Remembering Baseball Great, Roy Halladay (1977-2017)
My little boy was less than six months old when my husband and I took him to Philadelphia for his first Phillies baseball game and before that summer was over, we'd find ourselves back at Citizens Bank Park for a total of four Phillies games. That's a summer I'll never forget.
By the time John was born in 2015, Roy Halladay had already retired, but my husband and I were looking forward to sharing our stories with John of being in the stands and getting to watch one of baseball's greatest pitchers play. We even found a kid-sized Halladay jersey at a thrift store and had already started dreaming up plans to spend the weekend in Cooperstown with our boy when the day came that Halladay would be enshrined in the Baseball Hall of Fame. We had lofty dreams of maybe being able to shake his hand and of our son being able to see Halladay in person, just as we had.
Sadly, that day will never come. Roy Halladay passed away on November 7th in a plane crash at the age of 40.
Roy Halladay was my favorite baseball player during my adult years. Not only was he an unbelievable pitcher, but he had a huge heart and was the kind of guy that people of all ages could feel good about looking up to. When Tom Verducci of Sports Illustrated asked Halladay what he wanted most out of life, Halladay said,
My wife and I talk about it a lot, especially with our sons. I really believe if you lead a good life and always try to do the right things I think you’re always impacting someone. That’s what we’ve tried to instill in our kids. For us it’s more important to try to be a good person, all around, especially with other people. Our kids go to Christian schools and things, we still have those beliefs but for us it’s really been about we’re going to try to live as quality a life as we can. And hope our kids can do the same and try to be good influences.”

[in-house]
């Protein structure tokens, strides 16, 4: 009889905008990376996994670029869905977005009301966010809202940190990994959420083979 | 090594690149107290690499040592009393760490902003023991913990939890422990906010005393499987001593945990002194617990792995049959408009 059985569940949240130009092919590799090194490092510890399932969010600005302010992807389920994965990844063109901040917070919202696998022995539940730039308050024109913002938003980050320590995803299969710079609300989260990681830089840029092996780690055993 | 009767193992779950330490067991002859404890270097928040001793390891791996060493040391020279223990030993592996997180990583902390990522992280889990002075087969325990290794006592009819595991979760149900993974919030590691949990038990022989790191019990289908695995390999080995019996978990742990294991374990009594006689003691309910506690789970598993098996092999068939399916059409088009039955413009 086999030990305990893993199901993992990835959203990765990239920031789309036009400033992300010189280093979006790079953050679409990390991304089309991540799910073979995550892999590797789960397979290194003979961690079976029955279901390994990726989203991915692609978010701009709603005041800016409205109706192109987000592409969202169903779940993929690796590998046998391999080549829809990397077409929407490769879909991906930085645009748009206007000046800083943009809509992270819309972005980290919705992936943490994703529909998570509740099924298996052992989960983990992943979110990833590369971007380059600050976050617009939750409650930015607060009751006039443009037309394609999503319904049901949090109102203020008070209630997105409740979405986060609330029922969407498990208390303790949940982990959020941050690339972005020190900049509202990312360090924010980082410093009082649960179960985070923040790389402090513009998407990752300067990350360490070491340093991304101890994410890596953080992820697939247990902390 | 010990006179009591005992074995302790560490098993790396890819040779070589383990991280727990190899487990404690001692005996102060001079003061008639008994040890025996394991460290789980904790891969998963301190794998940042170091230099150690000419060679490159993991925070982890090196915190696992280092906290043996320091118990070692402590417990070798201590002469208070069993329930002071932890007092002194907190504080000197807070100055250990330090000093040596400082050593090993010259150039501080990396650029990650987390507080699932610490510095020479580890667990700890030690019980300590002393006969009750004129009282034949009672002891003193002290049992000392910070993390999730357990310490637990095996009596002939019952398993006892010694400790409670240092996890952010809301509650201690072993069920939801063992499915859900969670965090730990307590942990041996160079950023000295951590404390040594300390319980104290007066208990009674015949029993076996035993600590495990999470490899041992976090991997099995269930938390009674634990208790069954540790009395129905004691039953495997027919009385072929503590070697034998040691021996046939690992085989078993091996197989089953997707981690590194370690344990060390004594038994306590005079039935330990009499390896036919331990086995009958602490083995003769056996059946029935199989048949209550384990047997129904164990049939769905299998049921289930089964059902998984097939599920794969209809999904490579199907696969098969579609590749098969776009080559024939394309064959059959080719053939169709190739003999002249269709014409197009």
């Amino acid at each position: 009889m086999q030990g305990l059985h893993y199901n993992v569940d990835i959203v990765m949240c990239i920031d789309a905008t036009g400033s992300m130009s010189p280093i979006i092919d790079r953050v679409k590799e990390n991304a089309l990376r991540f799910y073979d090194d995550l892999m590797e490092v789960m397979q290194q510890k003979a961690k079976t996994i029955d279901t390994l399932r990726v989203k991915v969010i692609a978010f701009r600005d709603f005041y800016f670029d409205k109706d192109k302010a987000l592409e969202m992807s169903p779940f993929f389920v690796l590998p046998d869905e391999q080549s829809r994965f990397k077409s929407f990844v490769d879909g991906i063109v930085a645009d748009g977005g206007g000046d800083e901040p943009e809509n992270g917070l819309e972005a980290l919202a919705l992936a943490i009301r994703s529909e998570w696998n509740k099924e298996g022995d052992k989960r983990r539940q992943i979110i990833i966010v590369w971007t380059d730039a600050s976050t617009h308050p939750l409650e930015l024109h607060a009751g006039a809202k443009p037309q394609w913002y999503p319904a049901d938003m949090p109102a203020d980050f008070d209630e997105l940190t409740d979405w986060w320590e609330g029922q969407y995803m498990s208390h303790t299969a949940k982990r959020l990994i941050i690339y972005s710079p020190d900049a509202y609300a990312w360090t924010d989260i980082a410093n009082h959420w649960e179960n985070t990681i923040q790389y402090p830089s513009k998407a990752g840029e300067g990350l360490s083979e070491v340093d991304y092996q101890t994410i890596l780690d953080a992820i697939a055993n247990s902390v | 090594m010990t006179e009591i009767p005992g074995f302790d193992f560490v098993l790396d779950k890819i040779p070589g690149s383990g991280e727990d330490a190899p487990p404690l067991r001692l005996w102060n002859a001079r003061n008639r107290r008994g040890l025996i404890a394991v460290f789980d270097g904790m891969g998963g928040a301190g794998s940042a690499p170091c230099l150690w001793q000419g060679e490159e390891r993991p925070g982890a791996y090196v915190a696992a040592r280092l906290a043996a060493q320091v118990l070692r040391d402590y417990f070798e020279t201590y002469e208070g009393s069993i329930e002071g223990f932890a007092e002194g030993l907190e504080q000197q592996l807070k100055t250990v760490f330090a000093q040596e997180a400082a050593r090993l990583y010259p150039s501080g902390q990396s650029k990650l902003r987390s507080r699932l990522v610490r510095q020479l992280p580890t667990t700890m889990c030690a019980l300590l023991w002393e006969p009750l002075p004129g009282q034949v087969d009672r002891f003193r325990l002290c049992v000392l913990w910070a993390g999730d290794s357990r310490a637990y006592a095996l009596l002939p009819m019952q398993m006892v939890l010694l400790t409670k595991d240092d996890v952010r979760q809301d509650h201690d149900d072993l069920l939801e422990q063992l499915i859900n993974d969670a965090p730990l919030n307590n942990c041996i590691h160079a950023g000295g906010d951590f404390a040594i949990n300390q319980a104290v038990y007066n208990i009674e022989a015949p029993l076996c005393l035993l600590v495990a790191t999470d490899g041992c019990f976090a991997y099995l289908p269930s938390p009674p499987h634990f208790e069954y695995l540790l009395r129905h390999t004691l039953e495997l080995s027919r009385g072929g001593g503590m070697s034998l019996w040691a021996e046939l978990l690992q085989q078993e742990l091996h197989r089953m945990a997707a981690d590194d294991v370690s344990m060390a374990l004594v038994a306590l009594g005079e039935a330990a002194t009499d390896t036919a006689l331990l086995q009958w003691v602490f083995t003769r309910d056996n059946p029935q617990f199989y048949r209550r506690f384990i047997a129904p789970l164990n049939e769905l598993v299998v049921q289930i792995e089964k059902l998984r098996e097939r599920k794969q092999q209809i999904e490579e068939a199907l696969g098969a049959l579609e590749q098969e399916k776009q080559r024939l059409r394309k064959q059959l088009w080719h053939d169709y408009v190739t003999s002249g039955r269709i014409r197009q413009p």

I was visiting my in-laws in Philly in December of 2013 and everyone was buzzing about the thank you ad that Halladay had taken out in the Philadelphia Daily News and how it showed what a stand up guy he was. Halladay had just announced his retirement and wanted to thank the people of Philadelphia and Phillies fans for being so welcoming to him and his family, The ad read,
To the City of Philadelphia, and Phillies fans everywhere: My family and I want to thank you for four amazing years. We have so many great memories of our time with the Phillies, on and off the field, and we will cherish those always. We want to also express our appreciation to my teammates and the wonderful people of the Phillies organization, especially Ruben Amaro and David Montgomery, for all they have done for us. And to the fans, thank you for always making us feel welcome here and for all your support at Citizen’s Bank Park."
After leaving the Phillies, Halladay signed a ceremonial one-day contract with the Blue Jays and announced his retirement from baseball. The reason he signed with the Blue Jays is that he wanted to be able to say that everything had come full circle and that he'd ended his career with the same team he started it with.
My husband and I are so serious about our respect for Roy Halladay that this past summer we bought Toronto Blue Jays baseball hats, in a nod to Halladay, to wear when we spend time at our lake cabin in Canada.
I know that days will turn to months and months will turn to years and a new wave of baseball players will step up and do incredible things for the sport, but there will only ever be one Roy Halladay and his legacy will live on in our memories and the memories we'll pass down to our son.
Rest well, Doc.